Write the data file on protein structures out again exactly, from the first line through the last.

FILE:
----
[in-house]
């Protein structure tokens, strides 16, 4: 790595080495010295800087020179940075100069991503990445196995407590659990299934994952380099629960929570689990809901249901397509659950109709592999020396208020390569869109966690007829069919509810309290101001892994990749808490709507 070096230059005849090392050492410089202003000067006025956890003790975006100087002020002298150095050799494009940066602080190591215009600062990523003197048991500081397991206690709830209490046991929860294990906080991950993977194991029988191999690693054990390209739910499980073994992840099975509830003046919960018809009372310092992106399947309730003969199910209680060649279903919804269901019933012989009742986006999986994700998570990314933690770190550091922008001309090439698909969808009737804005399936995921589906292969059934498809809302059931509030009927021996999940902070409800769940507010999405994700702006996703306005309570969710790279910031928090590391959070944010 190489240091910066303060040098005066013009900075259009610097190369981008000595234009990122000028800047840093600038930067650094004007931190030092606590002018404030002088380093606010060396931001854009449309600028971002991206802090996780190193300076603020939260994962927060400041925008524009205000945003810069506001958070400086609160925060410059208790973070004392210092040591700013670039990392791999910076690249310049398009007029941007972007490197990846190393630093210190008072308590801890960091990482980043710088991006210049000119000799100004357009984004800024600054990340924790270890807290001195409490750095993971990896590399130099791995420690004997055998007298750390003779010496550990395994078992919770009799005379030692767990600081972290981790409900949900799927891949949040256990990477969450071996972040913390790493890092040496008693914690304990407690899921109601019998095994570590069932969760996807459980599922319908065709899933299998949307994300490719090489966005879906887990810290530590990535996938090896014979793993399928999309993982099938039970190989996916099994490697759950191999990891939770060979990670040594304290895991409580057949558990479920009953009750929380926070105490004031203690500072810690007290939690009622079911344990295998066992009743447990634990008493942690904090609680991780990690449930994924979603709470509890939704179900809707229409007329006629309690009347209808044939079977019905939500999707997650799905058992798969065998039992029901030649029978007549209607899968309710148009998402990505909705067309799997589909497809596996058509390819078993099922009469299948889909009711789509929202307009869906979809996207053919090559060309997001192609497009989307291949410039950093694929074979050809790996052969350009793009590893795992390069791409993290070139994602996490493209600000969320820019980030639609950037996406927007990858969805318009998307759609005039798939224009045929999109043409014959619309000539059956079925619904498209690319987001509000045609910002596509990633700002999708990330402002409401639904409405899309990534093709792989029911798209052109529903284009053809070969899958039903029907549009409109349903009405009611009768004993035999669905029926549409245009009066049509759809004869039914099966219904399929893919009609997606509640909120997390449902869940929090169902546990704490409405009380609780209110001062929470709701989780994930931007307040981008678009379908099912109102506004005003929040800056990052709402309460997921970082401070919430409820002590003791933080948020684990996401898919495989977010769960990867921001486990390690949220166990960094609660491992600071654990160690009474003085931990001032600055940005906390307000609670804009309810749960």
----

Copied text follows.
[in-house]
């Protein structure tokens, strides 16, 4: 790595080495010295800087020179940075100069991503990445196995407590659990299934994952380099629960929570689990809901249901397509659950109709592999020396208020390569869109966690007829069919509810309290101001892994990749808490709507 070096230059005849090392050492410089202003000067006025956890003790975006100087002020002298150095050799494009940066602080190591215009600062990523003197048991500081397991206690709830209490046991929860294990906080991950993977194991029988191999690693054990390209739910499980073994992840099975509830003046919960018809009372310092992106399947309730003969199910209680060649279903919804269901019933012989009742986006999986994700998570990314933690770190550091922008001309090439698909969808009737804005399936995921589906292969059934498809809302059931509030009927021996999940902070409800769940507010999405994700702006996703306005309570969710790279910031928090590391959070944010 190489240091910066303060040098005066013009900075259009610097190369981008000595234009990122000028800047840093600038930067650094004007931190030092606590002018404030002088380093606010060396931001854009449309600028971002991206802090996780190193300076603020939260994962927060400041925008524009205000945003810069506001958070400086609160925060410059208790973070004392210092040591700013670039990392791999910076690249310049398009007029941007972007490197990846190393630093210190008072308590801890960091990482980043710088991006210049000119000799100004357009984004800024600054990340924790270890807290001195409490750095993971990896590399130099791995420690004997055998007298750390003779010496550990395994078992919770009799005379030692767990600081972290981790409900949900799927891949949040256990990477969450071996972040913390790493890092040496008693914690304990407690899921109601019998095994570590069932969760996807459980599922319908065709899933299998949307994300490719090489966005879906887990810290530590990535996938090896014979793993399928999309993982099938039970190989996916099994490697759950191999990891939770060979990670040594304290895991409580057949558990479920009953009750929380926070105490004031203690500072810690007290939690009622079911344990295998066992009743447990634990008493942690904090609680991780990690449930994924979603709470509890939704179900809707229409007329006629309690009347209808044939079977019905939500999707997650799905058992798969065998039992029901030649029978007549209607899968309710148009998402990505909705067309799997589909497809596996058509390819078993099922009469299948889909009711789509929202307009869906979809996207053919090559060309997001192609497009989307291949410039950093694929074979050809790996052969350009793009590893795992390069791409993290070139994602996490493209600000969320820019980030639609950037996406927007990858969805318009998307759609005039798939224009045929999109043409014959619309000539059956079925619904498209690319987001509000045609910002596509990633700002999708990330402002409401639904409405899309990534093709792989029911798209052109529903284009053809070969899958039903029907549009409109349903009405009611009768004993035999669905029926549409245009009066049509759809004869039914099966219904399929893919009609997606509640909120997390449902869940929090169902546990704490409405009380609780209110001062929470709701989780994930931007307040981008678009379908099912109102506004005003929040800056990052709402309460997921970082401070919430409820002590003791933080948020684990996401898919495989977010769960990867921001486990390690949220166990960094609660491992600071654990160690009474003085931990001032600055940005906390307000609670804009309810749960």